No room for conflicting hopes and dreams in coveted 'House'
Seattle Times movie critic
What they want is a house, and an unremarkable one at that — as shown here, it's a very ordinary bungalow in the San Francisco Bay Area, shrouded in fog that occasionally hides its peeling paint. For Kathy Nicolo (Jennifer Connelly), the house means stability and family. Her father worked hard to buy the house many years ago, and left it to her; now, working as a housecleaner after years of struggling with addiction, she has only the house to remind her of better days.
And for Massoud Amir Behrani (Ben Kingsley), an immigrant who fled Iran with his family some years earlier, the house symbolizes a rung on the ladder to affluence, a return to the more comfortable life he led in his native country. Since arriving in the U.S., this straight-backed former colonel has found only menial jobs — road crews, convenience stores — which he works around the clock to maintain his wife and son in something resembling the prosperity they once had.
Behrani lives a double life, eloquently sketched here. After finishing a sweaty day's work on the road crew, he walks through the lobby of the hotel in whose garage his car is parked. He washes and changes into an elegant suit in a hotel bathroom and walks back through the lobby, his head high. All this is done so that he can make a dignified entrance into the apartment building where he lives, where the neighbors think he is a businessman. Kingsley, his eyes dark with despair, is the picture of precision here; his shirts are mirror-smooth, his expression carefully blank.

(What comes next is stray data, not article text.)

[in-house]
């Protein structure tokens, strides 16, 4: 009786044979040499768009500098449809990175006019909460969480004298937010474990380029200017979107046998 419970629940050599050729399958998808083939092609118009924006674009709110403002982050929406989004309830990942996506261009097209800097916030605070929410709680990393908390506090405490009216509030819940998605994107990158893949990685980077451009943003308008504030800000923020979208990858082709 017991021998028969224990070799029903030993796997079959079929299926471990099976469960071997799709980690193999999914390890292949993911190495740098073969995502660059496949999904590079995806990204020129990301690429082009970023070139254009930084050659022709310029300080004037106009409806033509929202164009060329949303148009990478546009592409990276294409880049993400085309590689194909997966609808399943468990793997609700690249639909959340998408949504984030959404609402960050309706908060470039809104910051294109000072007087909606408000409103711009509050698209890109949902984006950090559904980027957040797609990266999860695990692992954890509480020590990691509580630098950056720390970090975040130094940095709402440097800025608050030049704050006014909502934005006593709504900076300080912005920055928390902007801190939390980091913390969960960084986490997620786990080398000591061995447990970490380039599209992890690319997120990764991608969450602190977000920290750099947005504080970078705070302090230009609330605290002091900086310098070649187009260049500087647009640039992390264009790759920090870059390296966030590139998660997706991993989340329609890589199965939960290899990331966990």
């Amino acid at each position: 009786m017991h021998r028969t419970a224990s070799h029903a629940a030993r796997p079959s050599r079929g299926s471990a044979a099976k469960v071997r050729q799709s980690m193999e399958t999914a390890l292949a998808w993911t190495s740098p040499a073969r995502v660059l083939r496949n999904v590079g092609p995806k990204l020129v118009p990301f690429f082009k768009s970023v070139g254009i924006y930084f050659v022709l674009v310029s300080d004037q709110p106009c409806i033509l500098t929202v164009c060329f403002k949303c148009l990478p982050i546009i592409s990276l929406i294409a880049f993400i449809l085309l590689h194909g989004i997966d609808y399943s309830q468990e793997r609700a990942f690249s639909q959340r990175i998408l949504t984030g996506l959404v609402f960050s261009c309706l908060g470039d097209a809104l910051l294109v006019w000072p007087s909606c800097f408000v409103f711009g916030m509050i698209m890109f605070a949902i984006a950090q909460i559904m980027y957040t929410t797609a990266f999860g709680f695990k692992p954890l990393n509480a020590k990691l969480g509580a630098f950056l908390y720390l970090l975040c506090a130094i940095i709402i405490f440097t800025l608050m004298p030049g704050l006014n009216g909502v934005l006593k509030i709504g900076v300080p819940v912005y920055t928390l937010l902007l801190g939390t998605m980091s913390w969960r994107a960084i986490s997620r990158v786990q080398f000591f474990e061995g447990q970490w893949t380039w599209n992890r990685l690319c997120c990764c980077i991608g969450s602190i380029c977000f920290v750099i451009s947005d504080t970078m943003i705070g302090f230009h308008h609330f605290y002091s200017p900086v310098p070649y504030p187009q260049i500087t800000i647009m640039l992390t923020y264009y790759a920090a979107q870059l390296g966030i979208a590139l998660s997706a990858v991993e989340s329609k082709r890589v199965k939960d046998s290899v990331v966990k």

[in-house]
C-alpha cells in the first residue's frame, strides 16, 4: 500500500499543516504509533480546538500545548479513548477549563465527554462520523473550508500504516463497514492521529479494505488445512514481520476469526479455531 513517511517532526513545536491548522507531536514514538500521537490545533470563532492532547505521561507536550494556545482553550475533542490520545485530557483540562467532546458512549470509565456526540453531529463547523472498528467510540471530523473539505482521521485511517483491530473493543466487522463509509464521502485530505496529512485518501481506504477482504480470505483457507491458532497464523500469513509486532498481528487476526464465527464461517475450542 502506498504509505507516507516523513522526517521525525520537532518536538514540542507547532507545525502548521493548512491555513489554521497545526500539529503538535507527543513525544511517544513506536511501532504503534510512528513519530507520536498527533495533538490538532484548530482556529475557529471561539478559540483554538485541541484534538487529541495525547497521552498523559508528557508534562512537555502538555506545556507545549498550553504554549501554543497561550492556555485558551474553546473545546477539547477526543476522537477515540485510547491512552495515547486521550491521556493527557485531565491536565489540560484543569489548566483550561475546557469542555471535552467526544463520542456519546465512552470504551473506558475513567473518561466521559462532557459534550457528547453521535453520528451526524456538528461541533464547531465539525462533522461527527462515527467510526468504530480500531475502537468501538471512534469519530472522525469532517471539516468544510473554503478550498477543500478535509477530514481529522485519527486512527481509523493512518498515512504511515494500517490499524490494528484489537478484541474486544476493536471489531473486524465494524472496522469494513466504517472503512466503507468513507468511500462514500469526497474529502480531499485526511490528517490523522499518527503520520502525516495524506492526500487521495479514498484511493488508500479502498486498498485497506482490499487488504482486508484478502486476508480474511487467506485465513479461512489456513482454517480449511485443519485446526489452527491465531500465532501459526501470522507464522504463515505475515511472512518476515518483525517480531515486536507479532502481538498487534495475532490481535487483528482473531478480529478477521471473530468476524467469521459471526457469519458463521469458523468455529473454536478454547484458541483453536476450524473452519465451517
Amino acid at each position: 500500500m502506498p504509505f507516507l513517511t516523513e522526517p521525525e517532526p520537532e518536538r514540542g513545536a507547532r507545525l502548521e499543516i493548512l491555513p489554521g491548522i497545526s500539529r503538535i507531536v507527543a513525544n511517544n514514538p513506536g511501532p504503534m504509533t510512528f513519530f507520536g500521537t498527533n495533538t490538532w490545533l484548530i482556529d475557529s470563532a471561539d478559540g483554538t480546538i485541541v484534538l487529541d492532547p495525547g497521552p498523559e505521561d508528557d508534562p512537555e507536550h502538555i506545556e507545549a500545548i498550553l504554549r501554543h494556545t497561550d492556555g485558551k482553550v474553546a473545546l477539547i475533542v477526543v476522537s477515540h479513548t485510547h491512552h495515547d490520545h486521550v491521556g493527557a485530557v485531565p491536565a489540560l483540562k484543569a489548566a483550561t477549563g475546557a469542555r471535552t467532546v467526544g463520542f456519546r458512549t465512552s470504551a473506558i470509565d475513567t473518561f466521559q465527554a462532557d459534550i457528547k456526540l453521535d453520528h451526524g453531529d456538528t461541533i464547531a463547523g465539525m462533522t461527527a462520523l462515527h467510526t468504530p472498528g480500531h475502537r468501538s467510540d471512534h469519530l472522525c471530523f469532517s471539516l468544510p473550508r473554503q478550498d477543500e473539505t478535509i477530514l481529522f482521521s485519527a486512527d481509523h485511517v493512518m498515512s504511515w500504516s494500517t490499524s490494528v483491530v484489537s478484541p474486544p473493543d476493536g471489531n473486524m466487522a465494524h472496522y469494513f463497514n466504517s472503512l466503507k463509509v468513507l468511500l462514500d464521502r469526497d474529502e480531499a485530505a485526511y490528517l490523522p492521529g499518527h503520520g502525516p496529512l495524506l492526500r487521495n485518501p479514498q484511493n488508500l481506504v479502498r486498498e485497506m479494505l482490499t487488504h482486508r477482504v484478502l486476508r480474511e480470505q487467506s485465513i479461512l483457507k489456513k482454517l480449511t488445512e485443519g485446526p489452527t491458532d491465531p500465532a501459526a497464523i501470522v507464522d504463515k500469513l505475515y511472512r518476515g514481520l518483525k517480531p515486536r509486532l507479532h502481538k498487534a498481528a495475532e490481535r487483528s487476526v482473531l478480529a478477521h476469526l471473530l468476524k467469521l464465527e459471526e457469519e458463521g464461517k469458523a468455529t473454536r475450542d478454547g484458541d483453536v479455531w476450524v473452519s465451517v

When Kathy's house, due to a bureaucratic error, is sold at auction at a price far below its worth, Behrani seizes the moment and purchases it. He hasn't reckoned with the pale, lank-haired woman who shows up at the door, increasingly upset. Behrani's wife, Nadi (Shohreh Aghdashloo), puzzlement in her gentle face, tries to befriend Kathy, serving her tea in delicate glasses and trying to understand what has happened. But this story is already in motion; even the law (a well-meaning lawyer, a sympathetic cop) can't keep these two forces from colliding.
"House of Sand and Fog," as a novel, is a jolting experience; you keep switching loyalties as the story goes on, never quite sure who is in the right and with whom to sympathize. The movie keeps much of that feeling; it's almost a thriller with a title deed instead of a body. Though some of the character motivations seem muddy (particularly the cop, played by Ron Eldard, who tries to help Kathy), the actors' focused, careful work keeps us mesmerized as the drama builds.
By the end, as the fog rolls in for the last time and someone asks a haunted-looking Connelly, "Is that your house?" we don't know what we want her to say. "House of Sand and Fog," if occasionally melodramatic, resists easy answers and black-and-white heroes; in its shifting sands lies genuine tragedy.
Moira Macdonald: 206-464-2725 or firstname.lastname@example.org
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